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The CXC chemokine gamma interferon (IFN-γ)-inducible protein CXCL10/IP-10 is markedly elevated in cerebrospinal fluid and brain of individuals infected with human immunodeficiency virus type 1 (HIV-1) and is implicated in the pathogenesis of HIV-associated dementia (HAD). To explore the possible role of CXCL10/IP-10 in HAD, we examined the expression of this and other chemokines in the central nervous system (CNS) of transgenic mice with astrocyte-targeted expression of HIV gp120 under the control of the glial fibrillary acidic protein (GFAP) promoter, a murine model for HIV-1 encephalopathy. Compared with wild-type controls, CNS expression of the CC chemokine gene CCL2/MCP-1 and the CXC chemokine genes CXCL10/IP-10 and CXCL9/Mig was induced in the GFAP-HIV gp120 mice. CXCL10/IP-10 RNA expression was increased most and overlapped the expression of the transgene-encoded HIV gp120 gene. Astrocytes and to a lesser extent microglia were identified as the major cellular sites for CXCL10/IP-10 gene expression. There was no detectable expression of any class of IFN or their responsive genes. In astrocyte cultures, soluble recombinant HIV gp120 protein was capable of directly inducing CXCL10/IP-10 gene expression a process that was independent of STAT1. These findings highlight a novel IFN- and STAT1-independent mechanism for the regulation of CXCL10/IP-10 expression and directly link expression of HIV gp120 to the induction of CXCL10/IP-10 that is found in HIV infection of the CNS. Finally, one function of IP-10 expression may be the recruitment of leukocytes to the CNS, since the brain of GFAP-HIV gp120 mice had increased numbers of CD3+ T cells that were found in close proximity to sites of CXCL10/IP-10 RNA expression.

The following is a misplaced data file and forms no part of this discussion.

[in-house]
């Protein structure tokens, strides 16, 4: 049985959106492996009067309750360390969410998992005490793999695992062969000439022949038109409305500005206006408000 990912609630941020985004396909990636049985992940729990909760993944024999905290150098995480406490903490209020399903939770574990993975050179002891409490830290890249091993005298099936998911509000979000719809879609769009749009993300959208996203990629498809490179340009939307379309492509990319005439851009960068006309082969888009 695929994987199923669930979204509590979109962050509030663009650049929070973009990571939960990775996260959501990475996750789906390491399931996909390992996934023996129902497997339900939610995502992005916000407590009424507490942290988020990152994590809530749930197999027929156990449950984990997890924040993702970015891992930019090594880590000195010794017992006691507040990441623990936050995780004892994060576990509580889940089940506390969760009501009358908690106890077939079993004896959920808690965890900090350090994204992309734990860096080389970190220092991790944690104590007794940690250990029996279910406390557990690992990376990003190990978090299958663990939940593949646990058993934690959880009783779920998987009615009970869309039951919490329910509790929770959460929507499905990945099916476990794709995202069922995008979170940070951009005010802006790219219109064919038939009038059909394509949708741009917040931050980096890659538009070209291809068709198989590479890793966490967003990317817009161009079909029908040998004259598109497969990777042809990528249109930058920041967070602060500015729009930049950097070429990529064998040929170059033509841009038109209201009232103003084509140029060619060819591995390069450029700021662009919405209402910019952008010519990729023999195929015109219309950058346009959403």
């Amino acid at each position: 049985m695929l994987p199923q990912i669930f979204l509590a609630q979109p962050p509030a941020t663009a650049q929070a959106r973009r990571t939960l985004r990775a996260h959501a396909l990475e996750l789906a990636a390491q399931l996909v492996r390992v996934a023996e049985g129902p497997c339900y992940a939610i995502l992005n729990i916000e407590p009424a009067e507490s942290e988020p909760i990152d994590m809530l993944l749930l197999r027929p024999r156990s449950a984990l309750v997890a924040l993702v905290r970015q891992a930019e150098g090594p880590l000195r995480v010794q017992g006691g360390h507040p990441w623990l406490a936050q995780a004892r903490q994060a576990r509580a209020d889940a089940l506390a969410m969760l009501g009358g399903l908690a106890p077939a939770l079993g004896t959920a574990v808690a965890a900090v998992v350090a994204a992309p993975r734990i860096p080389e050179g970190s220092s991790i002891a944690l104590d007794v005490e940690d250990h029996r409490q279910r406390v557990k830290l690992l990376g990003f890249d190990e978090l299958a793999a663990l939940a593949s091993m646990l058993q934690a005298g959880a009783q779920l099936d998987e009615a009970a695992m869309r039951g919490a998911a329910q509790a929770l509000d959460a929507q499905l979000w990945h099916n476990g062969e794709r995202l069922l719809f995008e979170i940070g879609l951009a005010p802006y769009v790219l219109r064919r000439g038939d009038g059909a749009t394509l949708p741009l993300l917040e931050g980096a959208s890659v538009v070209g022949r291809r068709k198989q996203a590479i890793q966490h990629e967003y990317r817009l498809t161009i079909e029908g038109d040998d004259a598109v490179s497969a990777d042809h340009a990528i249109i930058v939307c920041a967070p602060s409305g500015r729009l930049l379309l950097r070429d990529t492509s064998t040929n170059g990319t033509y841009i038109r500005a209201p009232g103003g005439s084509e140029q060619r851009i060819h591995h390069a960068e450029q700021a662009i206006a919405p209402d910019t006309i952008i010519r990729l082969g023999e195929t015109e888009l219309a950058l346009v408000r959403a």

Leukocyte infiltration of the central nervous system (CNS) is a central feature in the pathogenesis of diverse inflammatory neurological disorders, which range from bacterial and viral meningoencephalitis to multiple sclerosis, human immunodeficiency virus type 1 (HIV-)-associated dementia (HAD), cerebral malaria, and cerebral ischemia. The pathology of HAD is characterized by the presence of HIV-infected mononuclear phagocytes and activated T lymphocytes in the brain, pronounced gliosis, the presence of multinucleated giant cells, diffuse myelin pallor, and neuronal damage and loss (33, 48).
Chemokines are important in leukocyte migration and have been implicated in several of the inflammatory disorders cited above (for recent reviews, see references 5, 17, 18, and 40). Chemokines and their receptors are expressed by a wide variety of cells, including those intrinsic to the CNS. Besides their classical role in chemotaxis, some chemokine receptors, e.g., CCR5, CCR3, and CXCR4, are known to serve as important coreceptors with CD4 for the entry of HIV-1 into host cells (2, 12, 14, 16). Microglial expression of either CCR5 or CCR3 promotes efficient infection of these cells with HIV-1 (19) and is found to be associated with the progression of HAD in children and adults with HIV infection (67). The cause of HAD is not clear. It is known that macrophages or microglia and not neurons are the predominant CNS reservoir for the virus. The extensive expression of chemokine receptors in normal and HIV-infected human brain may not only provide a passage for HIV entry into the brain via macrophages-microglia, but also contribute to neuronal injury and loss (5, 43).